Hi,

Following the discussion starting in
http://lists.gnu.org/archive/html/bug-bison/2018-03/msg00002.html
I have implemented a Bison skeleton for C++17 supporting features
such as move semantics and std::variant, based on the existing C++
skeleton. It is included in this mail.

To use the new skeleton, copy the skeleton files (data/) to
/usr/share/bison or your respective Bison data directory; they use
new file names to avoid conflicts with existing Bison data.

Then use the following setting in your parser:

  %skeleton "lalr1-c++17.cc"

An example calc-c++17, based on Bison's calc++ example, is included.

The new skeleton provides the following features:

- Includes bugfix for syntax_error constructor inlining, see:
  http://lists.gnu.org/archive/html/bug-bison/2018-03/msg00047.html

- Includes extra_header_prefix support, see
  http://lists.gnu.org/archive/html/bug-bison/2018-03/msg00058.html

- Always uses std::move (C++11) instead of copying internally, to
  support move-only types for semantic values. In user actions, it's
  up to you to use std::move where necessary (see the following
  point).

- A new define api.rhs.access that is applied automatically to all
  occurrences of "$n". E.g., the following setting will apply
  std::move to all such occurrences. Note that this can be dangerous
  if the same "$n" is used more than once in one action, or in an
  action and a previous mid-rule action. It's up to you then to make
  sure this does not occur, or take measures to avoid such problems
  when it occurs:

  %define api.rhs.access {std::move}

- In rules with no explicit user action, a default action
  "$$ = std::move ($1);" is executed. That's the behaviour according
  to the documentation, and also the behaviour of the C skeleton,
  and implementing it (when using std::variant) was less work than
  changing the documentation.

- When there is a user action, there is no pre-action of setting
  $$ to $1. (The C skeleton has one accidentally, but warns users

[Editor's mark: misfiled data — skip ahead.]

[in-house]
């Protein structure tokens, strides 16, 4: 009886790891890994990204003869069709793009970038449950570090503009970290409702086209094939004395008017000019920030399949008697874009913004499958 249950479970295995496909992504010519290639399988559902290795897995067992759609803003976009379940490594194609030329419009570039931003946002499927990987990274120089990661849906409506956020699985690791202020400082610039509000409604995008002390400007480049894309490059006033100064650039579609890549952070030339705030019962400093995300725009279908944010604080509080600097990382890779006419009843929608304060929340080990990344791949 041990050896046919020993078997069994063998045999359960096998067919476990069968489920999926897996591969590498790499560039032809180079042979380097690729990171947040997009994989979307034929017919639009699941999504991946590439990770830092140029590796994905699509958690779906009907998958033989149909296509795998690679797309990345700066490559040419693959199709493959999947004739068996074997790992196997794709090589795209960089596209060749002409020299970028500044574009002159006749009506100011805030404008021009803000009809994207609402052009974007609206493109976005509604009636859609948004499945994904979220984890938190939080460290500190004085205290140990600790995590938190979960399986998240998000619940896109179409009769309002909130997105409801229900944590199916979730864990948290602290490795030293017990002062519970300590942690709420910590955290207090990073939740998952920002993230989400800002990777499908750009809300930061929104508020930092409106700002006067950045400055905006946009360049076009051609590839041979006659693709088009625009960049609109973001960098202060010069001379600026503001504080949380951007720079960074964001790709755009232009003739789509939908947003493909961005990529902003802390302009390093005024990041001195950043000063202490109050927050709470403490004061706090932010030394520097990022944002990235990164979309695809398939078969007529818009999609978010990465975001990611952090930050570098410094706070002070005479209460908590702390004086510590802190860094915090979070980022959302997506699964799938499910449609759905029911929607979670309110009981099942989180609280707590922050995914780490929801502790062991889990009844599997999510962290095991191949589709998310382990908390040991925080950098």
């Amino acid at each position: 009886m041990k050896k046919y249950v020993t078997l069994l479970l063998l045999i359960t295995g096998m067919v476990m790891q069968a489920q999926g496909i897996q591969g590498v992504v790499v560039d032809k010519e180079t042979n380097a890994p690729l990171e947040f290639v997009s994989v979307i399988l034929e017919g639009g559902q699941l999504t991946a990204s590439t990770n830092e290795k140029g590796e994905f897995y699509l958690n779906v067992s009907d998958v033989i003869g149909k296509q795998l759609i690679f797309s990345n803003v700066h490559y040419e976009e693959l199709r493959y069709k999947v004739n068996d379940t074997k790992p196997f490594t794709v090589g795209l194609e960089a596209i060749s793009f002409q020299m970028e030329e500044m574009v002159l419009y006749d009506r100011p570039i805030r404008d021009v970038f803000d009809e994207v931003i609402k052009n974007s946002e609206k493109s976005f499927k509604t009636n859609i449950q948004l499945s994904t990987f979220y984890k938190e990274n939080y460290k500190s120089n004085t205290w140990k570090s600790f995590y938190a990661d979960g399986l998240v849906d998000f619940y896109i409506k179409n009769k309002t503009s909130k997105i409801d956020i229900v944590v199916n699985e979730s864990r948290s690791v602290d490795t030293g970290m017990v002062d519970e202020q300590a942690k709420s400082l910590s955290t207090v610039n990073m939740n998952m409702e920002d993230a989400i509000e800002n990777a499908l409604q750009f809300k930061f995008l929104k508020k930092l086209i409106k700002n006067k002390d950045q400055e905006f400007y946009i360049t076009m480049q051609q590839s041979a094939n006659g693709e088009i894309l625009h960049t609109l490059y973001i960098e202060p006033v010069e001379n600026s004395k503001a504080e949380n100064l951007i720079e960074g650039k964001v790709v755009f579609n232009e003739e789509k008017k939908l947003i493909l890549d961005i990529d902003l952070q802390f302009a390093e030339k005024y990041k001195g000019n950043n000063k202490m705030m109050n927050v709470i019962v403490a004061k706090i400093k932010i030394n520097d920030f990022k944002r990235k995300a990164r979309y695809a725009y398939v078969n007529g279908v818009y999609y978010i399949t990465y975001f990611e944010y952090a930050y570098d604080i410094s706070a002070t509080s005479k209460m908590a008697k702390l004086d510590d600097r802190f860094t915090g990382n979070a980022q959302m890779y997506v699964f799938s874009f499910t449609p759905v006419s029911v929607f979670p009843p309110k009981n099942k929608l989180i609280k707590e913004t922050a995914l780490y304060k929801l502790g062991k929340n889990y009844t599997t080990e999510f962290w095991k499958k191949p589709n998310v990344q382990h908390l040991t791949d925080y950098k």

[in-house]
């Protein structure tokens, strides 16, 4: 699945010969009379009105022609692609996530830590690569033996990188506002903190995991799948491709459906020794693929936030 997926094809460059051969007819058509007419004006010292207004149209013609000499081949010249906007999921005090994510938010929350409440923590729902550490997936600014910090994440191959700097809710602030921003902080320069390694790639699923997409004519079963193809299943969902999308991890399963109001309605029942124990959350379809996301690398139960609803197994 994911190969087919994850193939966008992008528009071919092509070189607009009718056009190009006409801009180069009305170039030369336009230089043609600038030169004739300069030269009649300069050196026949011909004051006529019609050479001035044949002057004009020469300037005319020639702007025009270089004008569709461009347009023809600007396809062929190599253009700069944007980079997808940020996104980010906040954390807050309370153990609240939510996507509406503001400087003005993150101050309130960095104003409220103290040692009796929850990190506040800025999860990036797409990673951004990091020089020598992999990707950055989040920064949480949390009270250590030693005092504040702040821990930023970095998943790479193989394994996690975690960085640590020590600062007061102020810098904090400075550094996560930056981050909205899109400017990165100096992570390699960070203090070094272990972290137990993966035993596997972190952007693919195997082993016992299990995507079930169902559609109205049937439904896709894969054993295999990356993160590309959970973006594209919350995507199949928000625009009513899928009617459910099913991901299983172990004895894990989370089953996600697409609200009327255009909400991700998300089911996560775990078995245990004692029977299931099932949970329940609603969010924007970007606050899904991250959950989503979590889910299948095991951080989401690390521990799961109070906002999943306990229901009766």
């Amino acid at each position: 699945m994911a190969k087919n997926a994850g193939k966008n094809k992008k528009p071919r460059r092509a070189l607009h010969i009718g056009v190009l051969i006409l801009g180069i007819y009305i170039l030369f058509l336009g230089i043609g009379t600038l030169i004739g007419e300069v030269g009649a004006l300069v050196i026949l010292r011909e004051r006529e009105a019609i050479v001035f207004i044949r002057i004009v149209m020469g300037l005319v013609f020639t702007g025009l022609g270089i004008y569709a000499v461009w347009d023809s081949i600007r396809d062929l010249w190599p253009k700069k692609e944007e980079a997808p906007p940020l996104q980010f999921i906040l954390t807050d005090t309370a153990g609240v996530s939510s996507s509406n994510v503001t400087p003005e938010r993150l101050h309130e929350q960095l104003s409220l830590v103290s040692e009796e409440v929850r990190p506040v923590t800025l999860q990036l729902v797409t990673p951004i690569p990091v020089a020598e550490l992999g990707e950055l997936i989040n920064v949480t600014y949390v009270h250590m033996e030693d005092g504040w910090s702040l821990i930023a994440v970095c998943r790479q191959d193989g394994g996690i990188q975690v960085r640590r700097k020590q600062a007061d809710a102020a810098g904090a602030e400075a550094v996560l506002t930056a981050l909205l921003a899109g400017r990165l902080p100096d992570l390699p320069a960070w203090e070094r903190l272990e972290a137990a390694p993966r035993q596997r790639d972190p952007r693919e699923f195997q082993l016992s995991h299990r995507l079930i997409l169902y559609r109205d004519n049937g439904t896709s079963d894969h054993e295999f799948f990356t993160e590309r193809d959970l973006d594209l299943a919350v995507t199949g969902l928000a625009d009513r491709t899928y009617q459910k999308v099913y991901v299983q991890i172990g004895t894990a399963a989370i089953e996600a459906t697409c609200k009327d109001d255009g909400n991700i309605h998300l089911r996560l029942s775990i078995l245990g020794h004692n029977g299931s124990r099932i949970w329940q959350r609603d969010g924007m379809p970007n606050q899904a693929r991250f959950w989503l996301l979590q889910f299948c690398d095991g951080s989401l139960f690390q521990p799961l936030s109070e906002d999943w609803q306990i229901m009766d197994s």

not to rely on it. With move-only types, it would not be easily
  possible to provide such a pre-action without destroying $1.)

  Instead, $$ is set up before the user action as follows:

  Without variants, $$ is always set to { }, i.e.
  default-initialized.

  With variants, for non-empty rules, $$ is also default-initialized
  (to an invalid variant), so unless the user action sets $$, a
  bad_variant_access will happen when it's used by other rules.
  This may catch some errors in user actions.

  With variants, for empty rules, $$ is initialized to the default
  value of the correct type. The user action may set it or leave it.
  This makes it easier to build containers starting from a default
  (empty) one as in the following example:

  %type <std::vector <foo>> foo_list
  %type <foo> foo

  %%

  foo_list:
    %empty { }
  | foo_list foo { ($$ = std::move ($1)).push_back (std::move ($2)); };

- Bison's existing stack implementation works fine for the most
  part. Some cosmetic changes were made, such as using size_t where
  appropriate and explicitly declaring copy constructor/assignment
  as "= delete" instead of declaring and not defining them. The
  stealing push function was turned into a proper moving one (i.e.,
  taking a rvalue reference).

- The stack continues to use std::vector by default, and I think
  that's fine. If, however, you want to use another container